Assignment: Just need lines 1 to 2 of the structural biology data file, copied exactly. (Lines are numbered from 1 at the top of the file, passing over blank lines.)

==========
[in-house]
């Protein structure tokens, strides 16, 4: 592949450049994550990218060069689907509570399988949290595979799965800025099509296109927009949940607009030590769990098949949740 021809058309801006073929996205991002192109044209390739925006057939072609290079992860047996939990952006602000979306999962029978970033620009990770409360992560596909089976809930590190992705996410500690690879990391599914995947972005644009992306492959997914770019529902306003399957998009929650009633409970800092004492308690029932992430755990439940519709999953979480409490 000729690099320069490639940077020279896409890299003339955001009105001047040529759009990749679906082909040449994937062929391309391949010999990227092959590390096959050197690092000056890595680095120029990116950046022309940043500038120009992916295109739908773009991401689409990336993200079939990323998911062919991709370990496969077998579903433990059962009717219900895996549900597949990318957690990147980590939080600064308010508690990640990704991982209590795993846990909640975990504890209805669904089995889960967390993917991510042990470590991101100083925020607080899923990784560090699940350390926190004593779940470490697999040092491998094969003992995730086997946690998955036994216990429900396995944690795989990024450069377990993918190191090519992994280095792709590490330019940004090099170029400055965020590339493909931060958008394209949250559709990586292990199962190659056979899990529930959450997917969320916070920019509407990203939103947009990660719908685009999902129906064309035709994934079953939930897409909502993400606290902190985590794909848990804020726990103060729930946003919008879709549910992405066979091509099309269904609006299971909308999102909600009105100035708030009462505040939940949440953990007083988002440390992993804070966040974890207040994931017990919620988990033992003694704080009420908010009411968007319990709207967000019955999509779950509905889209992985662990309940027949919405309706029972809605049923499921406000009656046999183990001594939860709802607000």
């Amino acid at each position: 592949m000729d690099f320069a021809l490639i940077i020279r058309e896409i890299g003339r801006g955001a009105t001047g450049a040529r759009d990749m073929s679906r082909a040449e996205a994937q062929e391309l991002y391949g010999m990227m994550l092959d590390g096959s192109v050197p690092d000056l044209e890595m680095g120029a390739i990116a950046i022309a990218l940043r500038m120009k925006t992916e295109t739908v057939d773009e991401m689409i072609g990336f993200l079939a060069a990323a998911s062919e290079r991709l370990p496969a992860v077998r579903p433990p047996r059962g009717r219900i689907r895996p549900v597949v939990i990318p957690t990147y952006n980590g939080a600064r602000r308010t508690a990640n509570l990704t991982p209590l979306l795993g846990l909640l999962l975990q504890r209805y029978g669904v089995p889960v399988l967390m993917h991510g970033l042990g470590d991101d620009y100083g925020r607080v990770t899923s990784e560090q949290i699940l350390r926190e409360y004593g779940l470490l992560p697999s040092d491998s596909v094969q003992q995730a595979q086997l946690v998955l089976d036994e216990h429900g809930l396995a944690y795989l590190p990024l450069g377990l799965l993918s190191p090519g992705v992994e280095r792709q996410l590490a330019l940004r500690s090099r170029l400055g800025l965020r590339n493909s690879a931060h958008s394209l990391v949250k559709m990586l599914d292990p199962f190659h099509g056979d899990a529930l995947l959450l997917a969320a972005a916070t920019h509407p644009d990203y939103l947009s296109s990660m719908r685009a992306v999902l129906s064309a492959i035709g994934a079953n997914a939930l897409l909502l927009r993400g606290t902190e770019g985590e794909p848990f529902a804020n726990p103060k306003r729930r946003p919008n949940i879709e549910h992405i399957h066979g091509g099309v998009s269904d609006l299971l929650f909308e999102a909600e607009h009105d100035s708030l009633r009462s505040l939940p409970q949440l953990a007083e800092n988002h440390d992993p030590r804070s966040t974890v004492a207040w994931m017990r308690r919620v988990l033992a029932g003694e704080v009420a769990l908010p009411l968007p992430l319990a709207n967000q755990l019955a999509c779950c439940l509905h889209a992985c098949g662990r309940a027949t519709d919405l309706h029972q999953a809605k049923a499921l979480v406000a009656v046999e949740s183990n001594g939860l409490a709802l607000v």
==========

[in-house]
């Protein structure tokens, strides 16, 4: 592949450049994550990218060069689907509570399988949290595979799965800025099509296109927009949940607009030590769990098949949740 021809058309801006073929996205991002192109044209390739925006057939072609290079992860047996939990952006602000979306999962029978970033620009990770409360992560596909089976809930590190992705996410500690690879990391599914995947972005644009992306492959997914770019529902306003399957998009929650009633409970800092004492308690029932992430755990439940519709999953979480409490 000729690099320069490639940077020279896409890299003339955001009105001047040529759009990749679906082909040449994937062929391309391949010999990227092959590390096959050197690092000056890595680095120029990116950046022309940043500038120009992916295109739908773009991401689409990336993200079939990323998911062919991709370990496969077998579903433990059962009717219900895996549900597949990318957690990147980590939080600064308010508690990640990704991982209590795993846990909640975990504890209805669904089995889960967390993917991510042990470590991101100083925020607080899923990784560090699940350390926190004593779940470490697999040092491998094969003992995730086997946690998955036994216990429900396995944690795989990024450069377990993918190191090519992994280095792709590490330019940004090099170029400055965020590339493909931060958008394209949250559709990586292990199962190659056979899990529930959450997917969320916070920019509407990203939103947009990660719908685009999902129906064309035709994934079953939930897409909502993400606290902190985590794909848990804020726990103060729930946003919008879709549910992405066979091509099309269904609006299971909308999102909600009105100035708030009462505040939940949440953990007083988002440390992993804070966040974890207040994931017990919620988990033992003694704080009420908010009411968007319990709207967000019955999509779950509905889209992985662990309940027949919405309706029972809605049923499921406000009656046999183990001594939860709802607000």